It is indeed %%. If you type C-h f format <RET> you'll pull up the documentation for the format function, which states:
Use %% to put a single % into the output.
(format "Hard-coded value is 100%% and the variable is %s" "50%")
(the % signs never need to be escaped with backslashes).
You can use the apply function to pass a function arguments
contained in a list as separate arguments. For example:
(apply #'format "%04d-%02d-%02d" '(2017 8 21))
That way you can store the list in a variable or compute it with a
function call, etc.
(let ((best-day-ever '(2017 8 21)))
(apply #'format "%04d-%02d-%02d" best-day-ever))
I found the same thing (not following my styles as defined in a .clang-format file, which happens to be in the parent directory in my case), and I think that the problem is in the way that the assume-file-name argument is defaulted if absent when calling the function clang-format-region from clang-format.el:
format generates a string, but it doesn't do anything with it. You probably want to pass the result of format on to something that does:
(defun mt ()
(dotimes (x 20)
(dotimes (y 20)
(insert (format "%3d " (* (1+ x) (1+ y)))))
(insert (format "\n"))))
I think you're also confused about how dotimes works. From the doc string:
If what you want is just a timestamp, you can use
(eval-when-compile (or (getenv "STRFTIME") "%Y-%m-%d %a %H:%M:%S %Z"))
"The time format for the user to set.")
(defun user-time-format (&optional insert)
"Return or insert the time string according to `user-time-format'."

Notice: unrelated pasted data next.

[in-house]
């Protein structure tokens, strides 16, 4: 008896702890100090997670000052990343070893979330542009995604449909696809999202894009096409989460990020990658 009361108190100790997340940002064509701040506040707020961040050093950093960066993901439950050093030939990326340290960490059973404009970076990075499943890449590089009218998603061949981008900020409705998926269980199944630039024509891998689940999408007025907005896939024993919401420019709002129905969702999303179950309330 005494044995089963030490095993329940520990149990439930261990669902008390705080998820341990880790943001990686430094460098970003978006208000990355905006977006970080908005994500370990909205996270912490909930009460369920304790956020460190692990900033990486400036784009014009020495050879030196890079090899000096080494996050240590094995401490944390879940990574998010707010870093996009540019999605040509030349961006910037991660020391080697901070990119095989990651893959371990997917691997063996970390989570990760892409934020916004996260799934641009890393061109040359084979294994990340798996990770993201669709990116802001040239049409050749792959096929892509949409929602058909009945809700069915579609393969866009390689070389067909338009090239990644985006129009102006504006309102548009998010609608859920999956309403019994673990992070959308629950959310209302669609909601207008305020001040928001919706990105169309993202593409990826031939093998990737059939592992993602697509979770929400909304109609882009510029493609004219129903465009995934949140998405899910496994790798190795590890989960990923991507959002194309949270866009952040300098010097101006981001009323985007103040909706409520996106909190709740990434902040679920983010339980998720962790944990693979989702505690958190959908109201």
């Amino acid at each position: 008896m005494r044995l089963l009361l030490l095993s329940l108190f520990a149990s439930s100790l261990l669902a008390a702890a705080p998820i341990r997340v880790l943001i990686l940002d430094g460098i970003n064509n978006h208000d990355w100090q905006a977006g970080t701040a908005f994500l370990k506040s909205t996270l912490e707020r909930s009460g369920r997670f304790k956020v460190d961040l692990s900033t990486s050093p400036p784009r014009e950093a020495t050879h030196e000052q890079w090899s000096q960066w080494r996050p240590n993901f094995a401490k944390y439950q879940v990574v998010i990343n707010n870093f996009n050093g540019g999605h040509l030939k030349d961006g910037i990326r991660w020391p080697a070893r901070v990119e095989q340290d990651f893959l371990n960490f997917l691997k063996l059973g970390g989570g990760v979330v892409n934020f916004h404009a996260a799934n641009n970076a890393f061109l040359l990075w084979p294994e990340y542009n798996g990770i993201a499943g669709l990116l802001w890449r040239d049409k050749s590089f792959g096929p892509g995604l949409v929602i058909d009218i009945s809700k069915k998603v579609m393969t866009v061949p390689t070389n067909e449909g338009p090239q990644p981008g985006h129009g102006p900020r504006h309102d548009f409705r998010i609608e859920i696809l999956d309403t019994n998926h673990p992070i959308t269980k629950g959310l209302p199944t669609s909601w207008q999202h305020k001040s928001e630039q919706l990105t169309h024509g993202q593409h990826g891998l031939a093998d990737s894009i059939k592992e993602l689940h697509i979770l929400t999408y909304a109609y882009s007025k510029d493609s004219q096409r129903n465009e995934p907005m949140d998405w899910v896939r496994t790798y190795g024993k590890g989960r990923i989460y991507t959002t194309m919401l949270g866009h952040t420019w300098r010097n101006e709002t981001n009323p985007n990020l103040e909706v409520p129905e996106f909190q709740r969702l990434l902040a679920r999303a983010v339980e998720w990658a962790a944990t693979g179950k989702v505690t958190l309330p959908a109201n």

(let ((str (format-time-string ...
The code you posted has several issues which needs to be fixed.
I will explain a semiautomatic method. This will enable you to fix code which has different issues, with the same method.
This code is no valid c source code:
the obvious: comment lines are not marked as comments. This is fixed easy with search and replace.
Type: M-x query-replace-regexp RET //...
I'd probably use a different approach, using mapconcat to apply the function and concatenate the results:
(let ((range (number-sequence 1 20)))
(format "%03d" (* x y)))
range " "))
This returns the string that you can insert or whatever else.
I think european-calendar-style disappeared at some point (I have it as a commented line in my doemacs file). You should use calendar-date-style:
(setq calendar-date-style 'european)
This can be found from the docstring of diary-block:
(diary-block M1 D1 Y1 M2 D2 Y2 &optional MARK)
Block diary entry.
Entry applies if date is between, or ...
Just for fun and profit:
(destructuring-bind (year month day) '(2017 8 21)
(format "%04d-%02d-%02d" year month day))
An unfortunate use of eval:
(eval `(format "%04d-%02d-%02d" ,@ '(2017 8 21)))
A macro form of that:
(defmacro dformat (date)
`(format "%04d-%02d-%02d" ,@date))
(dformat (2017 8 21))
You need to format your numbers with the leading zeros if you want them:
(format "%03d" 3)
When you type
(defvar foo '(00 01 02))
and evaluate it, Emacs reads the string "01" and recognizes it as a
number (integer) and stores it in the list. Then it promptly forgets
how the number was represented - as "1" or "01" or "000001".
You've answered your own question -- you're dealing with a number which is larger than most-positive-fixnum and are encountering floating point precision errors.
The usual solution in Emacs is to use M-x calc. Type d 6 in the calc buffer to run calc-hex-radix (or d r to enter any supported radix value), and then all numbers will be displayed in hex.
Following is a way to apply a list of arguments to a function, which I believe is what you need:
(let ((x '(2017 8 21))
(f (lambda(x y z) (format "%04d-%02d-%02d" x y z ))))
(apply f x))
apply applies a list of arguments to a given function.